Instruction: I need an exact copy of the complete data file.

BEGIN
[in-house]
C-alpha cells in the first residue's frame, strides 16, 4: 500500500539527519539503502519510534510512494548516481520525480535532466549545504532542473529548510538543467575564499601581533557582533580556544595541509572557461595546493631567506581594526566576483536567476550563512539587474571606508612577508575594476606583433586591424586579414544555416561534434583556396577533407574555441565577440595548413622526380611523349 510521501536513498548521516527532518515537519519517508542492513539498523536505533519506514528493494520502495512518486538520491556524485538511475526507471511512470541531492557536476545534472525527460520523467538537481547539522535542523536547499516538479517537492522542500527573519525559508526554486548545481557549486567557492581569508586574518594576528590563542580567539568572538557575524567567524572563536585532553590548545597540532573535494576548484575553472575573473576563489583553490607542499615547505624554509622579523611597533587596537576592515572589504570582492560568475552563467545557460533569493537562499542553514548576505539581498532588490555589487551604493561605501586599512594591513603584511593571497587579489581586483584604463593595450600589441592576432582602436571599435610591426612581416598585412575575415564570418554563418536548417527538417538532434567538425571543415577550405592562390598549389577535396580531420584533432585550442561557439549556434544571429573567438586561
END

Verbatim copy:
[in-house]
C-alpha cells in the first residue's frame, strides 16, 4: 500500500539527519539503502519510534510512494548516481520525480535532466549545504532542473529548510538543467575564499601581533557582533580556544595541509572557461595546493631567506581594526566576483536567476550563512539587474571606508612577508575594476606583433586591424586579414544555416561534434583556396577533407574555441565577440595548413622526380611523349 510521501536513498548521516527532518515537519519517508542492513539498523536505533519506514528493494520502495512518486538520491556524485538511475526507471511512470541531492557536476545534472525527460520523467538537481547539522535542523536547499516538479517537492522542500527573519525559508526554486548545481557549486567557492581569508586574518594576528590563542580567539568572538557575524567567524572563536585532553590548545597540532573535494576548484575553472575573473576563489583553490607542499615547505624554509622579523611597533587596537576592515572589504570582492560568475552563467545557460533569493537562499542553514548576505539581498532588490555589487551604493561605501586599512594591513603584511593571497587579489581586483584604463593595450600589441592576432582602436571599435610591426612581416598585412575575415564570418554563418536548417527538417538532434567538425571543415577550405592562390598549389577535396580531420584533432585550442561557439549556434544571429573567438586561